Champagne Wrap Up

I just returned home to California after a two week trip in Champagne. After 46 appointments and tasting 506 wines, I am a little tired but completely inspired by the work of the Champenois. About 1/3 of the wines that I tasted were vin clairs, the still wines from the 2018 harvest that I tasted before the bottling. This vintage, which was much lauded at the time of harvest, I believe is a turning point in Champagne.


The producers had much to be excited about. In late August when they were bringing in the 2018 vintage and, for the first time in many years, many had a big crop, and the fruit was perfectly healthy. The contrast with 2017 was stark—that vintage saw frost damage in spring, hail in summer, and rampant mildew which hurt both quantity and quality. The robust health of the grapes in 2018, and the sometimes staggering quantities harvested were a huge relief to everyone in the region.

Tasting the vin clair proved to be very easy, given that this was the ripest, lowest acid vintage in the history of Champagne. Yes, that is right; even riper than 1959, 1976, 2003 and 2015. My dentist will not be upset with me like after the monumental 2008 vin clair tasting, which ate the enamel off my front teeth! Because of this, many of the producers blocked malolactic for the first time ever. The malic acid counts were low in 2018, but many producers felt that every bit of acidity needed to be conserved. I first heard people considering this move in 2015, but now they have taken the plunge. This could be the new normal.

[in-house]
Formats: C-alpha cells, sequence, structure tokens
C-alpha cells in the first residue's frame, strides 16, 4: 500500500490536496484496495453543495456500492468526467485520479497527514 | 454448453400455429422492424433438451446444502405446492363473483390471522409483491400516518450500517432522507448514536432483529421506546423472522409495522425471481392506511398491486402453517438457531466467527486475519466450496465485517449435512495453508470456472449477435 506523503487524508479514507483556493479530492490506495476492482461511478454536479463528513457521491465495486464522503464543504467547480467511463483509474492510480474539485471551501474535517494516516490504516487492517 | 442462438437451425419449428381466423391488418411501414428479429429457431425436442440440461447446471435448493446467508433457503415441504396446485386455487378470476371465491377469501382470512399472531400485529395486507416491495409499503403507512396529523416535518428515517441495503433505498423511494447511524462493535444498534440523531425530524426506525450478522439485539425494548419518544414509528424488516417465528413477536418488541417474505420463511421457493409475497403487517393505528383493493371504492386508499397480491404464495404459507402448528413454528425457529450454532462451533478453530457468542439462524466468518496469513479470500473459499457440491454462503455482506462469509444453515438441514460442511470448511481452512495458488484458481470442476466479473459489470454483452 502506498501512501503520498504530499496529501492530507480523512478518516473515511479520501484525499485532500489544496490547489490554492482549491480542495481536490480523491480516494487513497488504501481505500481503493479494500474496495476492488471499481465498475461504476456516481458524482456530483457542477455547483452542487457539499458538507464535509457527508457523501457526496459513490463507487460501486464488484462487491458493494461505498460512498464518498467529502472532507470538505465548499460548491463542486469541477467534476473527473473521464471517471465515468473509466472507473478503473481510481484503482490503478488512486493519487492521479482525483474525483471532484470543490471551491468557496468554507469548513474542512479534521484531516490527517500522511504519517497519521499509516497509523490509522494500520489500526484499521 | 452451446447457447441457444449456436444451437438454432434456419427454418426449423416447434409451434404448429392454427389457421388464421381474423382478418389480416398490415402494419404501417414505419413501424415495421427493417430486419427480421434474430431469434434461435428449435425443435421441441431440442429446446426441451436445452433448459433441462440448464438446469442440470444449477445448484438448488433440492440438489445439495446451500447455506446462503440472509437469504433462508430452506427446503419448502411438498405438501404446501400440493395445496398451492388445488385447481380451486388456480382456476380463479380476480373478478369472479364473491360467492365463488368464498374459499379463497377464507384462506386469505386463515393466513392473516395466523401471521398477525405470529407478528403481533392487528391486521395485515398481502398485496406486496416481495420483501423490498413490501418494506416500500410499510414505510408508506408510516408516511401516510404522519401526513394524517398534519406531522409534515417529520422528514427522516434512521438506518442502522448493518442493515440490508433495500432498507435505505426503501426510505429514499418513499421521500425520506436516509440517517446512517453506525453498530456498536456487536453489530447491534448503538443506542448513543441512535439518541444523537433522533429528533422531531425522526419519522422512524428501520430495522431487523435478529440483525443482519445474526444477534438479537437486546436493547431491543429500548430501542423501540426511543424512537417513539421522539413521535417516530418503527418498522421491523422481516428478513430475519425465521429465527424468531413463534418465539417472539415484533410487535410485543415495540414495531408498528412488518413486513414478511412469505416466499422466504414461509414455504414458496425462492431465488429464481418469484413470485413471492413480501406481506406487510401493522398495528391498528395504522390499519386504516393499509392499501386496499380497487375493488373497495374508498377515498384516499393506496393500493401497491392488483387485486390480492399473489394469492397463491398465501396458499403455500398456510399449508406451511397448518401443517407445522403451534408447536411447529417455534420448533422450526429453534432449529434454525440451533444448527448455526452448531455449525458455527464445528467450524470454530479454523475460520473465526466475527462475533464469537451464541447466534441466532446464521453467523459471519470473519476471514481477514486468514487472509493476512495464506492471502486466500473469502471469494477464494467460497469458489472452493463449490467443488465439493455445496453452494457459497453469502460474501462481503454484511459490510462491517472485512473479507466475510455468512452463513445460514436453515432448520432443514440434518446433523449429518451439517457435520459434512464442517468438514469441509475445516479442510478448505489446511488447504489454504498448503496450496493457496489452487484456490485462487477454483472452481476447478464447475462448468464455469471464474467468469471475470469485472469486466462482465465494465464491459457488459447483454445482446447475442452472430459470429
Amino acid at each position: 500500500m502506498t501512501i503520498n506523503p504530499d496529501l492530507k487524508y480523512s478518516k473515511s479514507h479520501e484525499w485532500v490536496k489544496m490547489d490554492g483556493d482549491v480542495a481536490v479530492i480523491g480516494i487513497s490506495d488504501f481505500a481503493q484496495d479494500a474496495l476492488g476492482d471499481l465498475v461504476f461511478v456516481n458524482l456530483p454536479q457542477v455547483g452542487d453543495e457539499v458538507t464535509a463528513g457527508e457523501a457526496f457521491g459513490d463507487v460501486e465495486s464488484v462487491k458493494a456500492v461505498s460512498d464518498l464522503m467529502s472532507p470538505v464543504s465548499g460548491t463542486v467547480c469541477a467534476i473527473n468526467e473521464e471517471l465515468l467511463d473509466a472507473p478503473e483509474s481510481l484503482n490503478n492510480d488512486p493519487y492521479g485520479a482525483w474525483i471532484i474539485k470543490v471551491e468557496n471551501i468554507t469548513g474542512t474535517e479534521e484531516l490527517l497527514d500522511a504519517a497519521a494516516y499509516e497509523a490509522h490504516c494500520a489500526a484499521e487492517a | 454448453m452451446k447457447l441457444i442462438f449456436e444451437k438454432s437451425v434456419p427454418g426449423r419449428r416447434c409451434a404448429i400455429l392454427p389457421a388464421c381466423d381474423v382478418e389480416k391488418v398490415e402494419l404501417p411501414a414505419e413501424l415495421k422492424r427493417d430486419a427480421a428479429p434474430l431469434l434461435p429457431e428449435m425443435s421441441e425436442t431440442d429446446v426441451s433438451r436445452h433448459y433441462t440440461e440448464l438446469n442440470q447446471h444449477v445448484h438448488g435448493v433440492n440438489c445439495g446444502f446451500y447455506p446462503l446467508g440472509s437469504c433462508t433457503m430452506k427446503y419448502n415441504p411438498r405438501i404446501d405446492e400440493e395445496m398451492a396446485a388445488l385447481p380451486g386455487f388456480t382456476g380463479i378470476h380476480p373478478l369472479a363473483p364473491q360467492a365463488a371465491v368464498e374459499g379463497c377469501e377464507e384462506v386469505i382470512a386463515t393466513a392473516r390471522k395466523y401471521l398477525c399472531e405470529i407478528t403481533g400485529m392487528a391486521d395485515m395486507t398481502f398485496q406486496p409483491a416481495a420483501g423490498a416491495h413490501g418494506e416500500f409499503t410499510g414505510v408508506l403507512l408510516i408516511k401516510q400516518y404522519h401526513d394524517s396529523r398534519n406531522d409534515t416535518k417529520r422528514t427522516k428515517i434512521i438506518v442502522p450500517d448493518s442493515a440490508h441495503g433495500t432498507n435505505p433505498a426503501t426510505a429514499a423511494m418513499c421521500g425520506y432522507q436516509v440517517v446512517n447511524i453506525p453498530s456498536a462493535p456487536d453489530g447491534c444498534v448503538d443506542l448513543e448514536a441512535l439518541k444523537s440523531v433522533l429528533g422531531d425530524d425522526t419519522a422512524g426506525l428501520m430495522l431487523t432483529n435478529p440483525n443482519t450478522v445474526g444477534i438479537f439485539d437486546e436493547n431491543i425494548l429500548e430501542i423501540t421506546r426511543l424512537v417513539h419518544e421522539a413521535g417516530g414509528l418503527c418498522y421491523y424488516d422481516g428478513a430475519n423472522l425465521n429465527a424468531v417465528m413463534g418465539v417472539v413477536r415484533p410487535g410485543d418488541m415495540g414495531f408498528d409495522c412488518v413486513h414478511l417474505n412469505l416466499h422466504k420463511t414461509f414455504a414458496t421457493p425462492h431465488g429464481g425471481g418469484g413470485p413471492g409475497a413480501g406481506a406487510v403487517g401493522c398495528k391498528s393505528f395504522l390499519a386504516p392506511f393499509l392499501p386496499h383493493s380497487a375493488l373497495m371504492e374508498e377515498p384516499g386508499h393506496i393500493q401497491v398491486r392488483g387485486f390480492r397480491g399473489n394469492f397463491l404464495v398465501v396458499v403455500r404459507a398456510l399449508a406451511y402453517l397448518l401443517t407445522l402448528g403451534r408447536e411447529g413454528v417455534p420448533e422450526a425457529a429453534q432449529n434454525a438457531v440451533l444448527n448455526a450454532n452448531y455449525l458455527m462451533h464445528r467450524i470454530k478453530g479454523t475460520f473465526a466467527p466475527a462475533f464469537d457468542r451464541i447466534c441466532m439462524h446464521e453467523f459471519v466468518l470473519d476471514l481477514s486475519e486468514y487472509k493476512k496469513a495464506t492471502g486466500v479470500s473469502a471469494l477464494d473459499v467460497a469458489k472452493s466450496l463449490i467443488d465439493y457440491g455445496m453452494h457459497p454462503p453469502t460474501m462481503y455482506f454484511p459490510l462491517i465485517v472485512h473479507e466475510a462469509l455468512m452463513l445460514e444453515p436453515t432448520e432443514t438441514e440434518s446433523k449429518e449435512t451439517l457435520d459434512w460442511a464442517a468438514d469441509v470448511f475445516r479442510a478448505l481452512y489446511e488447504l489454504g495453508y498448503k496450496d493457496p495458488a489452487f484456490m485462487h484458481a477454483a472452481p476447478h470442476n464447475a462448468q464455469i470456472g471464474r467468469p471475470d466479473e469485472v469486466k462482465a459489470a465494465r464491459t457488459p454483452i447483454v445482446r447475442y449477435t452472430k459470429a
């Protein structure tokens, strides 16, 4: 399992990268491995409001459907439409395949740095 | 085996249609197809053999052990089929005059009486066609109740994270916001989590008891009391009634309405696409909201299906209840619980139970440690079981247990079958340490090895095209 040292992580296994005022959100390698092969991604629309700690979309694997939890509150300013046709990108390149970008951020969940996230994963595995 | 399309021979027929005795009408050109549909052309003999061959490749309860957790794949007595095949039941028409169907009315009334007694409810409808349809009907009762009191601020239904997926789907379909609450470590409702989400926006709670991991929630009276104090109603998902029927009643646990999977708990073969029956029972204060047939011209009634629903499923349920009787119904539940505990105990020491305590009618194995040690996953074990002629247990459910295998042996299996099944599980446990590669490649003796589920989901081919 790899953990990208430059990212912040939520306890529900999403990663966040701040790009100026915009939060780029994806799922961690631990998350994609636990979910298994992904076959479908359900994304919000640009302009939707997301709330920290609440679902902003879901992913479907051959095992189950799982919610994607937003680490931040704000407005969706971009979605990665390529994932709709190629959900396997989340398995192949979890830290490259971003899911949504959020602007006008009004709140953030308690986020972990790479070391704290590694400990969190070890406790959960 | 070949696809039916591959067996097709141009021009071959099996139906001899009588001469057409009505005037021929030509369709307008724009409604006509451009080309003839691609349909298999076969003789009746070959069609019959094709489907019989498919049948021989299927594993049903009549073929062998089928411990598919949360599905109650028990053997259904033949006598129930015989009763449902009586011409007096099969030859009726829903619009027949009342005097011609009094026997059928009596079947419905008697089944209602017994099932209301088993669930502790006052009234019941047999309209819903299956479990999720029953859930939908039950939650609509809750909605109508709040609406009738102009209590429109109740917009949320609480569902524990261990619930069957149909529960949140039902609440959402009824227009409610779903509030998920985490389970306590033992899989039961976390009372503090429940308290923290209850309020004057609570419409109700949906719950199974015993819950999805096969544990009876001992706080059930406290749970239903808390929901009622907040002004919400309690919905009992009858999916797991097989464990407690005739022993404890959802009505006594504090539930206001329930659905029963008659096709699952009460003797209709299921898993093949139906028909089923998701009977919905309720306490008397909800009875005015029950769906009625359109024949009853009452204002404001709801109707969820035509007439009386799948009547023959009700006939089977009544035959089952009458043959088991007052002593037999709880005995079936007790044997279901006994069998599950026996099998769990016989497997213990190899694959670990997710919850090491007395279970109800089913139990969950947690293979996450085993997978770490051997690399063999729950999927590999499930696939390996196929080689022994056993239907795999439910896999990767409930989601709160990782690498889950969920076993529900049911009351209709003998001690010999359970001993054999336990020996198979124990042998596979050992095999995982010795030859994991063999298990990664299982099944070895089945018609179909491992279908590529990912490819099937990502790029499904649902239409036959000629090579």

The growers have tempered their original enthusiasm for the 2018s, and now say “let’s wait and see” or “this is a very good but not great vintage” instead of the “vintage of the century” that they were talking about at harvest. While many producers will declare and make some vintage wines, many others have preferred to use the better parcels as reserves, sending the weaker 2017s to the distillery in their place.

For me, the stand out 2018s came not from a certain variety, but rather from the northernmost, coolest spots in the region. Taking a look at my notes, the word that pops up the most often is “clean” followed by “big” and “soft”. I only marked a couple of 2018s with big stars. One of those was the Aspasie Cepages d’Antan, which benefits not only from being made primarily of high acid Meslier and Arbanne, but also from being grown in the far north-west of the region. My notes read “honeyed exoticism married to laser acidity, like a 2008!” The other was Michel Arnould’s tiny tank of Memoire de Vignes. My notes read, “black cherry Pinot savor and Mesnil like chalky drive!!!!!!!”

If someone had told me on my first trip to Champagne back in 2001 that producers would be changing their mind about malolactic, I would have laughed at them. Back then, you were in one camp or the other, and it was definitely best not to ask about it. They would tell you eventually. Here in Champagne, climate change is not just something in their future, it is here, and even part of their past.

A toast to you!

—Gary Westby

Gary Westby